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Sugar By Any Other Name

Call it what you will, it is still sugar. Sugar began its impetuous journey in the new world near the mid 16th century. Starting as simple cane sugar, we now recognize 61 different varieties of sugar to this day. I want to merely show all the names of sugar, and not dive into the “good” and the “bad” sugar. That is a rabbit hole for another posting! Starting things off, here is a list of the 61 different sugars that are used today:

  • Agave nectar

  • Barbados sugar

  • Barley malt

  • Barley malt syrup

  • Beet sugar

  • Brown sugar

  • Buttered syrup

  • Cane juice

  • Cane juice crystals

  • Cane sugar

  • Caramel

  • Carob syrup

  • Castor sugar

  • Coconut palm sugar

  • Coconut sugar

  • Confectioner's sugar

  • Corn sweetener

  • Corn syrup

  • Corn syrup solids

  • Date sugar

  • Dehydrated cane juice

  • Demerara sugar

  • Dextrin

  • Dextrose

  • Evaporated cane juice

  • Free-flowing brown sugars

  • Fructose

  • Fruit juice

  • Fruit juice concentrate

  • Glucose

  • Glucose solids

  • Golden sugar

  • Golden syrup

  • Grape sugar

  • HFCS (High-Fructose Corn Syrup)

  • Honey

  • Icing sugar

  • Invert sugar

  • Malt syrup

  • Maltodextrin

  • Maltol

  • Maltose

  • Mannose

  • Maple syrup

  • Molasses

  • Muscovado

  • Palm sugar

  • Panocha

  • Powdered sugar

  • Raw sugar

  • Refiner's syrup

  • Rice syrup

  • Saccharose

  • Sorghum Syrup

  • Sucrose

  • Sugar (granulated)

  • Sweet Sorghum

  • Syrup

  • Treacle

  • Turbinado sugar

  • Yellow sugar

It is important to remember that there are natural sugars that occur, i.e. fructose (fruit sugar) and lactose (milk sugar). In the 1920’s Americans took in an average of less than 20 pounds of sugar per person per year, moving to an average excess of 130 pounds of sugar per person per year. Where does the issue really arise with this addiction? An article entitled Sugar addiction: pushing the drug-sugar analogy to the limit. Ahmed SH et all (2013), stated; “This research has revealed that sugar and sweet reward can not only substitute to addictive drugs, like cocaine, but can even be more rewarding and attractive. At the neurobiological level, the neural substrates of sugar and sweet reward appear to be more robust than those of cocaine.” With the increased use of sugars and substitutes in our food, we will only see a further addiction and complications with disease.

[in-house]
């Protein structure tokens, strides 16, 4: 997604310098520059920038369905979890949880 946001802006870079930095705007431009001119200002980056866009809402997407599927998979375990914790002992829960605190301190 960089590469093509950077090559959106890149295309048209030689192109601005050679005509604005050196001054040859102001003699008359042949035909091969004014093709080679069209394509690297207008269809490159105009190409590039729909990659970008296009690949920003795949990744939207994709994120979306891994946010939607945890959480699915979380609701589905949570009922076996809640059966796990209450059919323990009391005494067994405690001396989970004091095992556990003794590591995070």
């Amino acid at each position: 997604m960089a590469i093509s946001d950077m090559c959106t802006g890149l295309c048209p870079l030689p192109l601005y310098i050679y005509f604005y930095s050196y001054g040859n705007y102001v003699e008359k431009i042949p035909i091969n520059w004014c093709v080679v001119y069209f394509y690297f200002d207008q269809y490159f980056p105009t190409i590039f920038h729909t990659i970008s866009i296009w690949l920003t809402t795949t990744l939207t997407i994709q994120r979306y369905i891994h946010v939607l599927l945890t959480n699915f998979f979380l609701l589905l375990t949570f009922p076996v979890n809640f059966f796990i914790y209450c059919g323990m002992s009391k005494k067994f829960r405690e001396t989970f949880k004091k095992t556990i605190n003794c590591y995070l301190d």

Julie Corliss (Feb. 2014) with Harvard medical published a study Eating too much added sugar increases the risk of dying with heart disease, stating, “Over the course of the 15-year study, participants who took in 25% or more of their daily calories as sugar were more than twice as likely to die from heart disease as those whose diets included less than 10% added sugar. Overall, the odds of dying from heart disease rose in tandem with the percentage of sugar in the diet—and that was true regardless of a person’s age, sex, physical activity level, and body-mass index (a measure of weight).”

Next time take a few minutes and look at the ingredients on the item you regularly purchase. Look up the nutrition of restaurants and coffee shops online. Last but not least, here are the current recommendations for sugar intake:

Men: 30g a day

Women: 25g a day

Children: 12-25g a day

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